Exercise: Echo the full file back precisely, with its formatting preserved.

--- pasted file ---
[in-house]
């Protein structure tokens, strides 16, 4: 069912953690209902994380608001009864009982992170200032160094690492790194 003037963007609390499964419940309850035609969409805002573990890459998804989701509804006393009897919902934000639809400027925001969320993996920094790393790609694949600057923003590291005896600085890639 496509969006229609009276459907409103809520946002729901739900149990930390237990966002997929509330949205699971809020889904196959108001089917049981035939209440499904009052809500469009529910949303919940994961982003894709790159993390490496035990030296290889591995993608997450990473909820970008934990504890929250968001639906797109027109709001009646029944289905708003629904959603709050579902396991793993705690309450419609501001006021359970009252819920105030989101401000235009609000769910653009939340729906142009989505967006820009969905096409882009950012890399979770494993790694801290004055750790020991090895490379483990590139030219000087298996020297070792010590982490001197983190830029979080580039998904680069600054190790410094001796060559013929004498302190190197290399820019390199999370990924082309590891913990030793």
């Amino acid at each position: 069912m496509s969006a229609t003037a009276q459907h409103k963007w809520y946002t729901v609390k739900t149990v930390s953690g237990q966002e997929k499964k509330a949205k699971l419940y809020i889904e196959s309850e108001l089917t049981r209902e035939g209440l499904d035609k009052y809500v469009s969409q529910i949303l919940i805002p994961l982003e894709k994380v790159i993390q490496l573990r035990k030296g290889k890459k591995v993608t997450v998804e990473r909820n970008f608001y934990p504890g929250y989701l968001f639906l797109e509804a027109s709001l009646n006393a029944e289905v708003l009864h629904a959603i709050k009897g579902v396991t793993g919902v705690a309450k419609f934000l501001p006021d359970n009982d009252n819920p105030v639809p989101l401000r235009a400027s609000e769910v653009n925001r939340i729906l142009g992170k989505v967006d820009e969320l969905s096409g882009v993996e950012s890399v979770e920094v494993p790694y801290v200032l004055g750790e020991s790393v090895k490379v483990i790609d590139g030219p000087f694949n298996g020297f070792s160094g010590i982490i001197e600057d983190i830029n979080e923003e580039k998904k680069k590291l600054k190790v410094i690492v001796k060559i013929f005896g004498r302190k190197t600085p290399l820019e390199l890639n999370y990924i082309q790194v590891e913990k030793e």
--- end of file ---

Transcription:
[in-house]
């Protein structure tokens, strides 16, 4: 069912953690209902994380608001009864009982992170200032160094690492790194 003037963007609390499964419940309850035609969409805002573990890459998804989701509804006393009897919902934000639809400027925001969320993996920094790393790609694949600057923003590291005896600085890639 496509969006229609009276459907409103809520946002729901739900149990930390237990966002997929509330949205699971809020889904196959108001089917049981035939209440499904009052809500469009529910949303919940994961982003894709790159993390490496035990030296290889591995993608997450990473909820970008934990504890929250968001639906797109027109709001009646029944289905708003629904959603709050579902396991793993705690309450419609501001006021359970009252819920105030989101401000235009609000769910653009939340729906142009989505967006820009969905096409882009950012890399979770494993790694801290004055750790020991090895490379483990590139030219000087298996020297070792010590982490001197983190830029979080580039998904680069600054190790410094001796060559013929004498302190190197290399820019390199999370990924082309590891913990030793």
């Amino acid at each position: 069912m496509s969006a229609t003037a009276q459907h409103k963007w809520y946002t729901v609390k739900t149990v930390s953690g237990q966002e997929k499964k509330a949205k699971l419940y809020i889904e196959s309850e108001l089917t049981r209902e035939g209440l499904d035609k009052y809500v469009s969409q529910i949303l919940i805002p994961l982003e894709k994380v790159i993390q490496l573990r035990k030296g290889k890459k591995v993608t997450v998804e990473r909820n970008f608001y934990p504890g929250y989701l968001f639906l797109e509804a027109s709001l009646n006393a029944e289905v708003l009864h629904a959603i709050k009897g579902v396991t793993g919902v705690a309450k419609f934000l501001p006021d359970n009982d009252n819920p105030v639809p989101l401000r235009a400027s609000e769910v653009n925001r939340i729906l142009g992170k989505v967006d820009e969320l969905s096409g882009v993996e950012s890399v979770e920094v494993p790694y801290v200032l004055g750790e020991s790393v090895k490379v483990i790609d590139g030219p000087f694949n298996g020297f070792s160094g010590i982490i001197e600057d983190i830029n979080e923003e580039k998904k680069k590291l600054k190790v410094i690492v001796k060559i013929f005896g004498r302190k190197t600085p290399l820019e390199l890639n999370y990924i082309q790194v590891e913990k030793e």